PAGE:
Sunday, November 24, 2013

Authentic Brick Ovens

Call me weird, but whenever I see the term, "authentic brick oven" on a restaurant, or business and what they have is a cast-refractory oven with a few bricks adorning the face, I reflect on how traditions get 'modernized'.  I once saw an add for organic bricks:-?
So, who wants to build or have an authentic brick oven and why?





Be forewarned, really, true, authentic brick ovens are more work or more money than cast-refractory kits.  The differences exist on many levels:
  1. An oven built with fire brick is far more durable than cast refractory because the structure is integral, each brick supported by the ones on either side and the ones below, locked in place by gravity and by the traditional wedge shape of each brick.
  2. An authentic brick oven looks authentic. When you look inside, you see staggered jointed bricks.  You'd see this same pattern in ovens 100-2000 years old.
  3. Authentic brick ovens, built from 4.5" thick fire brick have heat coefficients that match the purpose and contain sufficient mass for a long baking cycle.
  4. True brick ovens can be built by anyone with the attention to detail, the time, and common materials.
I chose to build brick ovens with authentic brick because there is a tradition that makes the work satisfying.  One might say that cast-refractory has it's parallel in the book industry, where you can purchase an Ebook rather than have the tactile experience of a printed, bound, volume.

But Ebook sellers don't represent their digital version as an authentic book.  Or do they?

Friday, November 15, 2013

Brick Oven Dome Building Revisited

Brick Oven Dome Building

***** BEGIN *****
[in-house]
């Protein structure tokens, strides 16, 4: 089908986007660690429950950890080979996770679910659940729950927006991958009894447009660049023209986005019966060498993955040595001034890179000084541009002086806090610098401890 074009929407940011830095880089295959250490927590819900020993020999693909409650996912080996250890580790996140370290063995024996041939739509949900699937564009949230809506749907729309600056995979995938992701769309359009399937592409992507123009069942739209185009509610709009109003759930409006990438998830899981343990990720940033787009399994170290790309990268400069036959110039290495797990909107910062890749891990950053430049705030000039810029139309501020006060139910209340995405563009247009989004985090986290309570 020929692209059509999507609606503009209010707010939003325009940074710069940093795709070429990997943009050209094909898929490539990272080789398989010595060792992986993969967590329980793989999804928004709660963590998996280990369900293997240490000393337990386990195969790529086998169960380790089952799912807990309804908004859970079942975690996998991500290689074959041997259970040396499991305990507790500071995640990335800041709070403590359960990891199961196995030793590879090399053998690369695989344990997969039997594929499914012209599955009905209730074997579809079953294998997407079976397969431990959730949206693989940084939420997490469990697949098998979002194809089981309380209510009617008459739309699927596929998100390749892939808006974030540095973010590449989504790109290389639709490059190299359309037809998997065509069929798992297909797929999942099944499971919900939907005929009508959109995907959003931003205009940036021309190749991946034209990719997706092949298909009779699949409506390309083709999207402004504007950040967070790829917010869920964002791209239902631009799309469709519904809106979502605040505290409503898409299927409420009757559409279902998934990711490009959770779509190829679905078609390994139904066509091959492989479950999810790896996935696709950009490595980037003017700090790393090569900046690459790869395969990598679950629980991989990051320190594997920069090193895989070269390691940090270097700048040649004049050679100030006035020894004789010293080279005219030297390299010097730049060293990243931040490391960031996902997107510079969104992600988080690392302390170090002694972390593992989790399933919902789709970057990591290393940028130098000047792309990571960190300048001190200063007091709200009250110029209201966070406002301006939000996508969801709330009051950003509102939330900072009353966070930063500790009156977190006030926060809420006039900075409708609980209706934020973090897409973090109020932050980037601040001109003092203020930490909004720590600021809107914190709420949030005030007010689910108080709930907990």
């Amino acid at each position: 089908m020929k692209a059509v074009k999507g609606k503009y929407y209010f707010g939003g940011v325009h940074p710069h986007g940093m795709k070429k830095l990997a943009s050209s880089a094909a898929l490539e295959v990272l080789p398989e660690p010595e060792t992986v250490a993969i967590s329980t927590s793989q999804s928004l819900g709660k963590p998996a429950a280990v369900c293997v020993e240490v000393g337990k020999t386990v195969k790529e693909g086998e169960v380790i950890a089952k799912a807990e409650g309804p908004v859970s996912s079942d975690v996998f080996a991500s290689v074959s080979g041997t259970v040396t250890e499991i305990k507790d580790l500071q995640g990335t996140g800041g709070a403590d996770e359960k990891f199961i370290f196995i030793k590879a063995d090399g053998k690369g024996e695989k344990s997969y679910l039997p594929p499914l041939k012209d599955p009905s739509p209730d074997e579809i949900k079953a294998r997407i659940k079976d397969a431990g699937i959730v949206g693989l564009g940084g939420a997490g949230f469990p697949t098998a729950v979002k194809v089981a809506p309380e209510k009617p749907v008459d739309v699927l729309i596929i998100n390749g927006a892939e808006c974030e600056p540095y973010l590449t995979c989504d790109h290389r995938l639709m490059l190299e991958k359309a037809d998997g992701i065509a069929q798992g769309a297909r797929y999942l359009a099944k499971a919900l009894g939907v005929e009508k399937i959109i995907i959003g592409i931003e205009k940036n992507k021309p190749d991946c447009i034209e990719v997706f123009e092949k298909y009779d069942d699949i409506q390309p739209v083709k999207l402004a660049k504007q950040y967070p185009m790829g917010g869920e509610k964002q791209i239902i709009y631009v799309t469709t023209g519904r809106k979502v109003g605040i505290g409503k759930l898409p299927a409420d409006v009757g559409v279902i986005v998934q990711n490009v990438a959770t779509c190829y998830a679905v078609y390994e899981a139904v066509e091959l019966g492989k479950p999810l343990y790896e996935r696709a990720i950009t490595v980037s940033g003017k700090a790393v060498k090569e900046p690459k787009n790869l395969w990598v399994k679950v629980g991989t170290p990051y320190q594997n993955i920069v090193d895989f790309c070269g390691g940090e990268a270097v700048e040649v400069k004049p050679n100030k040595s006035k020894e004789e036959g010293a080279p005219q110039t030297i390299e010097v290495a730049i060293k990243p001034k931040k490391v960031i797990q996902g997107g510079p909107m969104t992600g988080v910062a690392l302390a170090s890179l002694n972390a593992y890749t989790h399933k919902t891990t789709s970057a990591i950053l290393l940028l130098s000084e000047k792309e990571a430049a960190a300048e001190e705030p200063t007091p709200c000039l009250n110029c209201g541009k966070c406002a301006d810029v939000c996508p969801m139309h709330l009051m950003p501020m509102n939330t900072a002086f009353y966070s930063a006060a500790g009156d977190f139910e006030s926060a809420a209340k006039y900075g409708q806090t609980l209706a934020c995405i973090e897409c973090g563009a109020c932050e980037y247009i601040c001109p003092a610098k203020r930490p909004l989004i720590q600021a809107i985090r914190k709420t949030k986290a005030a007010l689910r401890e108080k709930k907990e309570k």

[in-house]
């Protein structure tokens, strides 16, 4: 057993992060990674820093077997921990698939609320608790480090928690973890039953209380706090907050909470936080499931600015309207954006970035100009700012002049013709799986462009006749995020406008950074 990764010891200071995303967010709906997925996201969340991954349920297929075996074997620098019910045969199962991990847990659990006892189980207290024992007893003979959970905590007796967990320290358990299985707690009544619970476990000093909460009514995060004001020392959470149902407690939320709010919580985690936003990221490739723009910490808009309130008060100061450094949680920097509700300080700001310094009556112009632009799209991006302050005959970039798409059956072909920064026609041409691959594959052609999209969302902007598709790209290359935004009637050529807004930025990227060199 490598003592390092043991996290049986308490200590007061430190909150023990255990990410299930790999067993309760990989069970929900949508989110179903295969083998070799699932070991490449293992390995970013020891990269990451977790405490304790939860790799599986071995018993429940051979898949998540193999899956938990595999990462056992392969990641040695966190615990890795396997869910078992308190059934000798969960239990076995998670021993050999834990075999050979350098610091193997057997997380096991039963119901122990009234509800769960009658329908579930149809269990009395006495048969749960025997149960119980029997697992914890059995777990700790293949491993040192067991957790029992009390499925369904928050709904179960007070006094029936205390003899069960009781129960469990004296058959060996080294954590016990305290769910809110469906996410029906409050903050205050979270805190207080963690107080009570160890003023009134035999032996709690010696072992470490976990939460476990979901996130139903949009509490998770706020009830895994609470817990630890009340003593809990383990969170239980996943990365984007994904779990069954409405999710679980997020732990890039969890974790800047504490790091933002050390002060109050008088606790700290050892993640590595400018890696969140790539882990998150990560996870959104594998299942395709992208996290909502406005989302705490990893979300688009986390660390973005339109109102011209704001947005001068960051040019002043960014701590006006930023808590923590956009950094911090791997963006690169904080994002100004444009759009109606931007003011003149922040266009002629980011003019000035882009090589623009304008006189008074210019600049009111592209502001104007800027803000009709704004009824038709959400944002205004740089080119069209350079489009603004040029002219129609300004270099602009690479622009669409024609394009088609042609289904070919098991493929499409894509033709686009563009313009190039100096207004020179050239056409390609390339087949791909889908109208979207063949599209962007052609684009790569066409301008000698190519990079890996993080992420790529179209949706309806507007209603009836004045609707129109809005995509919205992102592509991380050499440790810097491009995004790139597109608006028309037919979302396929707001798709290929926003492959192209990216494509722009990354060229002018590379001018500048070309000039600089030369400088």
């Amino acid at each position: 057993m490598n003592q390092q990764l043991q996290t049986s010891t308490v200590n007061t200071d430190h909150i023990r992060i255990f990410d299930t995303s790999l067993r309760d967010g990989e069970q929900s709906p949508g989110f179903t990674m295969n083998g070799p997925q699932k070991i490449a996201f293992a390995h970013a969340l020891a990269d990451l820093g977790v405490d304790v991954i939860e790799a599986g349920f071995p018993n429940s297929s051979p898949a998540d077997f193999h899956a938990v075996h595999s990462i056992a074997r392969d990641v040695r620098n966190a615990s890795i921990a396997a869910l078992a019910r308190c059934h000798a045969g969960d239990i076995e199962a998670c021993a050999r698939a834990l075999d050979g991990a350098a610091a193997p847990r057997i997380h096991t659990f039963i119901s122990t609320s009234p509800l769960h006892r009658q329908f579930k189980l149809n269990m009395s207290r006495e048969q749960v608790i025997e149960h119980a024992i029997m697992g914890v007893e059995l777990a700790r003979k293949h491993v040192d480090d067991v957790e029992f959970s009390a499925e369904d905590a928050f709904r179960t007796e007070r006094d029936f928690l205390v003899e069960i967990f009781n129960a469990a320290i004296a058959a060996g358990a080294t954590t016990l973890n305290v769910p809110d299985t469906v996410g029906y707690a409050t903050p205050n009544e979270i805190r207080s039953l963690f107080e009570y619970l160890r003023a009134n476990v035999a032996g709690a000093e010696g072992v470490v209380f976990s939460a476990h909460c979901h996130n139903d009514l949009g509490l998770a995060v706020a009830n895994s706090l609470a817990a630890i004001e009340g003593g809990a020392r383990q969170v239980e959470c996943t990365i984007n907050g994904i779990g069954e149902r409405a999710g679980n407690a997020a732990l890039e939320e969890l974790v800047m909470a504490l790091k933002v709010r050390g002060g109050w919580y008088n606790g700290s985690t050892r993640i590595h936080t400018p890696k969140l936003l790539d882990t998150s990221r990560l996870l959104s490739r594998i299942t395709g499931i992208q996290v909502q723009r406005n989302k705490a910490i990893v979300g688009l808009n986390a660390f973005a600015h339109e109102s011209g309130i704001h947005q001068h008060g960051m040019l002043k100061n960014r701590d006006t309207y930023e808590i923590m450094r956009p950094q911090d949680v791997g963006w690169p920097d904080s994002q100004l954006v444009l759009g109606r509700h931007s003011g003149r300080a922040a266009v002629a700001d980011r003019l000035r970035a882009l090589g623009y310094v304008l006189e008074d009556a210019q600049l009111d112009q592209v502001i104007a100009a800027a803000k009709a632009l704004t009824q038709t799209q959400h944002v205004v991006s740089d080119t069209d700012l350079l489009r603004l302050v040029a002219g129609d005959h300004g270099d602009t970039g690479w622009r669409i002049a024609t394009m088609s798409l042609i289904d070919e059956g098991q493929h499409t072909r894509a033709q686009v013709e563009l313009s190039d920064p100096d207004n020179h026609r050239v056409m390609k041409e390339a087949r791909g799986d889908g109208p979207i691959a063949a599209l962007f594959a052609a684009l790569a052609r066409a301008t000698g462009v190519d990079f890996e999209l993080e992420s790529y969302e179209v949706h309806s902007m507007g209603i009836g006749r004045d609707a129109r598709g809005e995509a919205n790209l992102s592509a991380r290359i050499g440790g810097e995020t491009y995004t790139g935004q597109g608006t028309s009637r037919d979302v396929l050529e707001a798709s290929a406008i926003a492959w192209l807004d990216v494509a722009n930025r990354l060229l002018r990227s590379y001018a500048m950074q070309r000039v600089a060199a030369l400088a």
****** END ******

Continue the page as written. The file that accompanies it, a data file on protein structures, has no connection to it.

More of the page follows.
Three years ago I posted this subject and it has been the most visited of all posts (1480 visits).  I can only assume that either 1480 potential brick oven builders looked at it, or one guy checked the details a lot:)
Since then, a number of details have changed in my approach to building brick ovens. 



They are:
  1. The mouth of the ovens are on average 20" wide while the face arch is about 32". Rather than angle the walls from back to front, I build the side of the face arch perpendicular to the face creating a wide flat surface larger than the mouth for the door to set against.  This simplifies the masonry but still allows easy access to the interior of the dome.  Nearly all precasts have a straight tunnel-like face and mouth creating blind spots within the oven
  2. The floor of the oven is laid herringbone style with standard firebrick but unlike the previous post illustration, the ovens today lay the pattern diagonal to the face.  Aside from a good looking pattern this avoids the possibility of the metal peel used to handle baked products from catching on a brick edge, however minute. 
  3. I no longer cut the arch angle on bricks but use #1 and #2 manufactured fire brick.  In combination, this allows me to perfectly predict how many of each brick is needed for each diameter oven.   I cut the a fit the bricks dry, number them, and then take them to the project.
I still cut the wedge and skew, angles that make the mortar joints very thin and the dome strong.

Current domes using these materials and techniques are beautiful inside and out.

This is very similar to the bakery ovens I found on my visit to the excavated ruins of Pompeii, in Italy.

Tuesday, November 5, 2013

From Concept to Cooking: Part Eight- Oven, Grills, and Pot-boilers

A recently complete project in Maine illustrates how a wood-fired brick oven can be combined with modern appliances.



Conveniences like, propane grills and two-burner range-tops were cut into the granite ledgers.
Now, every level of cook can stand side-by-side and turn out a feast.

We were fortunate to have a source, through the owner, of rare, reclaimed fish-scale slate roofing.

Other details include oak beams cut from a single tree and milled locally.